What is clustering, and how is it useful for fragrance safety assessment?
“Clustering,” also called “grouping,” is a process in which scientists organize chemicals into structurally similar groups. Think of how we organize our geopolitical world. First, we organize land masses into distinct areas called “continents.” We then break down those areas into smaller regions defined by more specific features, such as nations and states, down to a single city block populated by similarly designed homes.
This zooming in from a high-level, broad perspective, down to where we can see the individual and comparable features of homes clustered together is similar to how a specific cluster of chemicals is defined by their chemical functionalities in increasing specificity.
Another way of thinking about it would be to consider shopping at a supermarket. First, grocers organize items into aisles defined by their primary characteristics, such as “juices.” Aisles are then further sorted by more specific features, such as types of juice, and then finally by brands of each juice type. This grouping of juice, type, and brand would represent a particular constellation of products, just like a grouping of chemical functionalities would define a specific cluster of chemicals.
If your favorite brand of orange juice is missing from the supermarket, you can easily find a close alternative from the “juices” aisle. Similarly, without sufficient toxicity data on a fragrance material of interest, clustering enables scientists to more efficiently identify structurally similar materials that may serve as read-across analogs (stand-ins for the material).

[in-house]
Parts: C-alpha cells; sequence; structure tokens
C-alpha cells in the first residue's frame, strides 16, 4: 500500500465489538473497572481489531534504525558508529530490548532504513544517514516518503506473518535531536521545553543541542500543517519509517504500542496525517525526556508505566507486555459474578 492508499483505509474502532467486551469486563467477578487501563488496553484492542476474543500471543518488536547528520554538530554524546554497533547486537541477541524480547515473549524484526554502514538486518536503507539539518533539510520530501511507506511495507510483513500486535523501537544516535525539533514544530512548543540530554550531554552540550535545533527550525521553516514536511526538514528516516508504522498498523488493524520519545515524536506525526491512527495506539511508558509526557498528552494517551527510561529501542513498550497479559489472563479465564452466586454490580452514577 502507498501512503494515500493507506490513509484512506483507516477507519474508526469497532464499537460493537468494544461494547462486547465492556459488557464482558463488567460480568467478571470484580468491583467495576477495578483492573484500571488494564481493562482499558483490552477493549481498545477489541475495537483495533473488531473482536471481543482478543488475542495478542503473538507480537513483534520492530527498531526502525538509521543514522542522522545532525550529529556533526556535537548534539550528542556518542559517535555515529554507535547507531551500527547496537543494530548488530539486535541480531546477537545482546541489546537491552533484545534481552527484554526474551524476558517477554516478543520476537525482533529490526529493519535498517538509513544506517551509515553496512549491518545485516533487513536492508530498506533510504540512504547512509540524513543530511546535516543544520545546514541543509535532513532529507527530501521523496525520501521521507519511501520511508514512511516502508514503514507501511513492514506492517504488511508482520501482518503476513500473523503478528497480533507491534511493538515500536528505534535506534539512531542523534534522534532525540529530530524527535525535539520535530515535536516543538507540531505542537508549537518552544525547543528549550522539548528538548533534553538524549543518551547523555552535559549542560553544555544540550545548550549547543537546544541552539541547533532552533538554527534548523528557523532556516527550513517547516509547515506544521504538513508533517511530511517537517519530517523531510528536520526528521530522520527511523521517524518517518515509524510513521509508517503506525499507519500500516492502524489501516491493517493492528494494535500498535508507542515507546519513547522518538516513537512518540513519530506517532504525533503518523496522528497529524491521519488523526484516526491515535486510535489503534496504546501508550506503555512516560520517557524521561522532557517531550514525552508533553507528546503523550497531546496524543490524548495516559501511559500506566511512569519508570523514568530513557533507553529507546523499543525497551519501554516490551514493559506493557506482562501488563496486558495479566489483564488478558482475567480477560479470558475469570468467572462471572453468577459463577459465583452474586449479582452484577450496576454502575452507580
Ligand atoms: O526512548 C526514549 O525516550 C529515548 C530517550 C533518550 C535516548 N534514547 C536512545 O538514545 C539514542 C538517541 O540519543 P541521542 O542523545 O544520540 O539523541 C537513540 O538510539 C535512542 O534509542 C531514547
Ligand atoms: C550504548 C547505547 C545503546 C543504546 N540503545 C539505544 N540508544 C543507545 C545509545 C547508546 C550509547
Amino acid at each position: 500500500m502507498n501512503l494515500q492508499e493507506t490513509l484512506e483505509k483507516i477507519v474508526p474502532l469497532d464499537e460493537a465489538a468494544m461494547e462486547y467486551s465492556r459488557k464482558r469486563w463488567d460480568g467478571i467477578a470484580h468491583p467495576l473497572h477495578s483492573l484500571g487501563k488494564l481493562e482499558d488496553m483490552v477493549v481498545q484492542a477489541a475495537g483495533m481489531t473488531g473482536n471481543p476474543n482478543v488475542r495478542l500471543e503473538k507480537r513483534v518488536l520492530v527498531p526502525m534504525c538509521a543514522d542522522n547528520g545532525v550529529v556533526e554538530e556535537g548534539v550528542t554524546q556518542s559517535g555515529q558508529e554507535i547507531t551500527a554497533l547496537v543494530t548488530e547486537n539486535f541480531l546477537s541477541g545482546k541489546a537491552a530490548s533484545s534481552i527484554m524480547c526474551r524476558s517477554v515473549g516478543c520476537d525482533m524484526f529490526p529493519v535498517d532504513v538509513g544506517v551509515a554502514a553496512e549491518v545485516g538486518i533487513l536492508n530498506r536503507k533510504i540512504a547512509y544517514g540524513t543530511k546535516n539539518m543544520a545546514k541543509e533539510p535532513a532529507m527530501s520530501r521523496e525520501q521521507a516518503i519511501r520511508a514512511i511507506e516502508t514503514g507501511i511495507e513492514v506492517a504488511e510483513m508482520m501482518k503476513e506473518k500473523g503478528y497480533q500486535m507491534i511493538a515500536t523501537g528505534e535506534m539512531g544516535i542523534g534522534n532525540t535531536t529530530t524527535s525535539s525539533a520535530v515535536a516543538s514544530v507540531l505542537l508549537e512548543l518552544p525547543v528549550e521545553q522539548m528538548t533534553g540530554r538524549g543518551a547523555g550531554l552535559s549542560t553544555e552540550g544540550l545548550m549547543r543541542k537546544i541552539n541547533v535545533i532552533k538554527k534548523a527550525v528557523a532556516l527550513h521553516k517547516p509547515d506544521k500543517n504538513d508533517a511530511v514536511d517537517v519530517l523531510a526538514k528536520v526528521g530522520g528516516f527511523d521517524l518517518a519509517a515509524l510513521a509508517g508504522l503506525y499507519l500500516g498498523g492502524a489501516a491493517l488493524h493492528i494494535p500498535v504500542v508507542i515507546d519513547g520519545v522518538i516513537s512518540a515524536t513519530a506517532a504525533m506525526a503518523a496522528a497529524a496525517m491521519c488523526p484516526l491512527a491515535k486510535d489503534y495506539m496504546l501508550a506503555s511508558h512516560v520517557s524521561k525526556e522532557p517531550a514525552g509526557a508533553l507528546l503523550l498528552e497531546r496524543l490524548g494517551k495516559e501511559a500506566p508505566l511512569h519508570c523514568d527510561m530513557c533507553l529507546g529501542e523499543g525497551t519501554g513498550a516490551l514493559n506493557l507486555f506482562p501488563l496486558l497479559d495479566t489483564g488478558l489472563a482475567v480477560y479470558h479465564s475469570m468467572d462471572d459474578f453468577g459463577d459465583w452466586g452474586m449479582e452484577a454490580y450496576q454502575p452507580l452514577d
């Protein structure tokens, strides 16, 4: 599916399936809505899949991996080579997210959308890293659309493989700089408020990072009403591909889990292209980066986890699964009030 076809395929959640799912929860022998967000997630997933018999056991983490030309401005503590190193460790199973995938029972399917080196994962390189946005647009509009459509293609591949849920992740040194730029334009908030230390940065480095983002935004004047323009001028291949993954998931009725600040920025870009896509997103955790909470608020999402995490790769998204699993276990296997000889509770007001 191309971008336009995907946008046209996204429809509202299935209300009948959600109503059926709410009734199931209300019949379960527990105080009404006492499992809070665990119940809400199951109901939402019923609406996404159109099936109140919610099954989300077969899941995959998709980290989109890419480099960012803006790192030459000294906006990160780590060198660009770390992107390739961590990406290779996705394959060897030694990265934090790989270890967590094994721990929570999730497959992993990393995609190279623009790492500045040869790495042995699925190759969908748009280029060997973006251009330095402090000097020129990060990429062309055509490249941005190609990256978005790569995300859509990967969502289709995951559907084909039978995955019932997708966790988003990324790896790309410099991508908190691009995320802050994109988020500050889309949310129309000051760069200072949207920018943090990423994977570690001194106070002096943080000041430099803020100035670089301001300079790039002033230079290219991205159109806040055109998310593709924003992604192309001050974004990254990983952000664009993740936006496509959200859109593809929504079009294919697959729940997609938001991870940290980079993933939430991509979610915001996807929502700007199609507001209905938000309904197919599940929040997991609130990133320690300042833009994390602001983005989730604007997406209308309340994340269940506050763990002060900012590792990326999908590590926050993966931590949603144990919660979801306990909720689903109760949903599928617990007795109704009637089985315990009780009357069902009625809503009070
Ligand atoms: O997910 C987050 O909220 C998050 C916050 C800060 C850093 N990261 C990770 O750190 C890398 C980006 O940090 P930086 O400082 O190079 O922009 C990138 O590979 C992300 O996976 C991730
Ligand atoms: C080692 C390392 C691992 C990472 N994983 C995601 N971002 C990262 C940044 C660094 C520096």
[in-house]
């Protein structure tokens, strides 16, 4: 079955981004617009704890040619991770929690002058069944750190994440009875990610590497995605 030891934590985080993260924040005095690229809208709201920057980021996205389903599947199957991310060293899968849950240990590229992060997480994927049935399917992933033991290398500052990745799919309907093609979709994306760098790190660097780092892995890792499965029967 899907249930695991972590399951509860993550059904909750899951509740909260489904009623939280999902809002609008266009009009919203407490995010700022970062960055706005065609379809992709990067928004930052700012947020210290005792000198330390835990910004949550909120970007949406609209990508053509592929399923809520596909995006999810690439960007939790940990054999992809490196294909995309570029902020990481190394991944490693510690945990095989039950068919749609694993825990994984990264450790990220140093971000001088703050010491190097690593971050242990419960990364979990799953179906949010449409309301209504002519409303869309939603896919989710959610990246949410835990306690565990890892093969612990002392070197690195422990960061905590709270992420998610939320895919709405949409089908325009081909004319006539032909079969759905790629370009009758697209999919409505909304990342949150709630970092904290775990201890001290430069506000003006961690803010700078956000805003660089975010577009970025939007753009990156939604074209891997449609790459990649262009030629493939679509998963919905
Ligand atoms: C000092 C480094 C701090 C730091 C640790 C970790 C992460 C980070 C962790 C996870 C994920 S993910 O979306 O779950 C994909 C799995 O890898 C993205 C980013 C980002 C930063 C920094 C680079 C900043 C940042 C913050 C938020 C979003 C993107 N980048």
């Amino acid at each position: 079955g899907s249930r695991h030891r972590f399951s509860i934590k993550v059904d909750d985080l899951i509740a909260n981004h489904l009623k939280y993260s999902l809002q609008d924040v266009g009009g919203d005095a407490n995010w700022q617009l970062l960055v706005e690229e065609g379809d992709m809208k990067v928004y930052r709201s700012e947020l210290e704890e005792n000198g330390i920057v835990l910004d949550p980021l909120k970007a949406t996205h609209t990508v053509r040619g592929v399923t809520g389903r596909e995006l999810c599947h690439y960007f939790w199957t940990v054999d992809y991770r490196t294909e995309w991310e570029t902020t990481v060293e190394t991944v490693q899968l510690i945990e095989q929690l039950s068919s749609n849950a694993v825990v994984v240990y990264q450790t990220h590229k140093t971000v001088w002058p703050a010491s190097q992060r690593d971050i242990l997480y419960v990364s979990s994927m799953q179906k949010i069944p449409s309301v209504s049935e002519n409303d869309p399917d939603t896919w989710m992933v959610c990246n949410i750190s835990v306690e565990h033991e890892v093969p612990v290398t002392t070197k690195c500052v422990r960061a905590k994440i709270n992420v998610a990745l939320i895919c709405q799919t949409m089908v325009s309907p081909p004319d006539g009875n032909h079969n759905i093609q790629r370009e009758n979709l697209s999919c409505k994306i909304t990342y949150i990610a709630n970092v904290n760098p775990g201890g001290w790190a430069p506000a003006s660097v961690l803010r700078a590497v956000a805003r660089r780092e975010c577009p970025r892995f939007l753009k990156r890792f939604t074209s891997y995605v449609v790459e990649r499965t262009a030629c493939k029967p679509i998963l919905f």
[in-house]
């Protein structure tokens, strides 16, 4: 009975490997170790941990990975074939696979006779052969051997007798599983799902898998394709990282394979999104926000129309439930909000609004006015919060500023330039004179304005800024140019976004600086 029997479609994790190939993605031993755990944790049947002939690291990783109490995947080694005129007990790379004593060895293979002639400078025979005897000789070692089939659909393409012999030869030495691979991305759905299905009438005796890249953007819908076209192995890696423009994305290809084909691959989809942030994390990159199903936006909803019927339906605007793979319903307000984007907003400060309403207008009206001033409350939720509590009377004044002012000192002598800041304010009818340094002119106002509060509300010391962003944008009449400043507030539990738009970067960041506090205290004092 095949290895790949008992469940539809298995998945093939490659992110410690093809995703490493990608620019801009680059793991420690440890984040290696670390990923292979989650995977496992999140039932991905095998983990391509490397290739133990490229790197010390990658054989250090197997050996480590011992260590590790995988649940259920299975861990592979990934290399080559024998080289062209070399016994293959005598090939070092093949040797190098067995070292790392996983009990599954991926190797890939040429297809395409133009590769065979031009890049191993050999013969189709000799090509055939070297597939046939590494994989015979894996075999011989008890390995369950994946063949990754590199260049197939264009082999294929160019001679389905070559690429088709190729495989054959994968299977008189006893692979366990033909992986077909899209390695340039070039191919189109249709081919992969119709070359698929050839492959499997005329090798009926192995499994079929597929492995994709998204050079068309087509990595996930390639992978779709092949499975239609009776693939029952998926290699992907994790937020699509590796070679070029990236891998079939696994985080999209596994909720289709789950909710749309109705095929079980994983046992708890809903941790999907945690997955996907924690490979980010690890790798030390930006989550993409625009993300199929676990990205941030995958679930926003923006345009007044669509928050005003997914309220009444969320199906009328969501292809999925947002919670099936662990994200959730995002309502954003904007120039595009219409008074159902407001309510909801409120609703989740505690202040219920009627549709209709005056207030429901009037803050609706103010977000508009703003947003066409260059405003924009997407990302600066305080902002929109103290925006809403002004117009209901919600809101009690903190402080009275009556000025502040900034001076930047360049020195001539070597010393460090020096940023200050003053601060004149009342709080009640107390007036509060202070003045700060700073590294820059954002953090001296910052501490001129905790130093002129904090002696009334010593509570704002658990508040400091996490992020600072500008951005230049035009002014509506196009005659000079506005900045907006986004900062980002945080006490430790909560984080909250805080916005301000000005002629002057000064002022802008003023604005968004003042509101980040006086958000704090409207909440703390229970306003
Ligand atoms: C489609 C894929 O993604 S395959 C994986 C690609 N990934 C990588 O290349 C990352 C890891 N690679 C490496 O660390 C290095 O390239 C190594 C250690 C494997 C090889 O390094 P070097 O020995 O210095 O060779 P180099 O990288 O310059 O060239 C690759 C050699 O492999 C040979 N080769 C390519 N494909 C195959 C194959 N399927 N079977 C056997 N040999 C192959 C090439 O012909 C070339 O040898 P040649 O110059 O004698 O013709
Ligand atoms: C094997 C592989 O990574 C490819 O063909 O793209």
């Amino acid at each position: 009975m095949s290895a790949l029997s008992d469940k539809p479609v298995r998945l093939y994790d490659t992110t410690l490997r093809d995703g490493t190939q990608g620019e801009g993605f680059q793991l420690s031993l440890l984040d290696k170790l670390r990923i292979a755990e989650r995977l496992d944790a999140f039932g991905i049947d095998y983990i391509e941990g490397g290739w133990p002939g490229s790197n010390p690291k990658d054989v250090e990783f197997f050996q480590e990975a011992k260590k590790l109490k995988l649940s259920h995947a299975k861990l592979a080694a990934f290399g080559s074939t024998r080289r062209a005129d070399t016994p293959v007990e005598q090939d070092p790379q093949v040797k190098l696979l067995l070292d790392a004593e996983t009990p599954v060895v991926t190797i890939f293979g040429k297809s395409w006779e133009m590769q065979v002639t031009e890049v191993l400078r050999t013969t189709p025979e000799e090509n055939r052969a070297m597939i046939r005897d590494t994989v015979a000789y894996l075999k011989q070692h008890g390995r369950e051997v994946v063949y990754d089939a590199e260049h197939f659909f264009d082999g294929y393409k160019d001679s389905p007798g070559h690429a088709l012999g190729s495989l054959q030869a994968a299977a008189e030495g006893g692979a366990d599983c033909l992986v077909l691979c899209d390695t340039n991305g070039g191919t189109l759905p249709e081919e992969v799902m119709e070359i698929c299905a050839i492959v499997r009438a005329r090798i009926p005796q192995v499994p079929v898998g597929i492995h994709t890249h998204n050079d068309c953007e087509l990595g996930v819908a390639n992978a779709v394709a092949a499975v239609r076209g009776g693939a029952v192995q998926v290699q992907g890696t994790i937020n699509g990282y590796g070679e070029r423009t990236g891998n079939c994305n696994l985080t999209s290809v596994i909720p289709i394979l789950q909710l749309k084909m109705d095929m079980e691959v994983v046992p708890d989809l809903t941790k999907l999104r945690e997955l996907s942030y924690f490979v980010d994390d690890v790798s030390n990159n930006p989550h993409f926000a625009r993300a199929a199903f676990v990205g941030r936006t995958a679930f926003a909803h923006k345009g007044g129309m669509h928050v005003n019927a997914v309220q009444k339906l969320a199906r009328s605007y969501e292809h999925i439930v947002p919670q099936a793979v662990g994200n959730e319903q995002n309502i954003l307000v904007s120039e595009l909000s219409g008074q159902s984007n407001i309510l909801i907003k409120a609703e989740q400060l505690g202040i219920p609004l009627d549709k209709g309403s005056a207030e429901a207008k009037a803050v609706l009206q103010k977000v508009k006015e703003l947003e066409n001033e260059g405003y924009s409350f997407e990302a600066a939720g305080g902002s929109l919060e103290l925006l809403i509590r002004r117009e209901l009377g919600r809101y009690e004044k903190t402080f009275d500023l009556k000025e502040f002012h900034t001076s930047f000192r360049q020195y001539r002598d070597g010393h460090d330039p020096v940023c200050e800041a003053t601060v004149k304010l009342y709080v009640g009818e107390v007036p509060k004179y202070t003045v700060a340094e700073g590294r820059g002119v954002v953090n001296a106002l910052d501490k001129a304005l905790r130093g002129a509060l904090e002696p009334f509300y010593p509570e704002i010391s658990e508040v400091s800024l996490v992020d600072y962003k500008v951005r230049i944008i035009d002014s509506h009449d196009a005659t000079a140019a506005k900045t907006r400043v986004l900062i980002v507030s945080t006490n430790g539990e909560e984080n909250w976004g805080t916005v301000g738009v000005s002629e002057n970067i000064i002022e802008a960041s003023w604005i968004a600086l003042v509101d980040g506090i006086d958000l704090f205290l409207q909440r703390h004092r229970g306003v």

Clustering saves substantial time and effort—eliminating years in the testing pipeline—and reduces the need for animal testing. It also allows scientists to evaluate several chemicals simultaneously by performing safety assessments on structurally similar materials.
The methodology for clustering has come a long way. Although it was initially based solely on structural similarity scores (such as those provided by the Tanimoto index), researchers have recently started using novel techniques such as artificial intelligence and machine learning to identify the critical properties of the chemical for clustering.
Senior Scientist Holger Moustakas, PhD, leads RIFM’s computational chemistry efforts, including read-across solutions.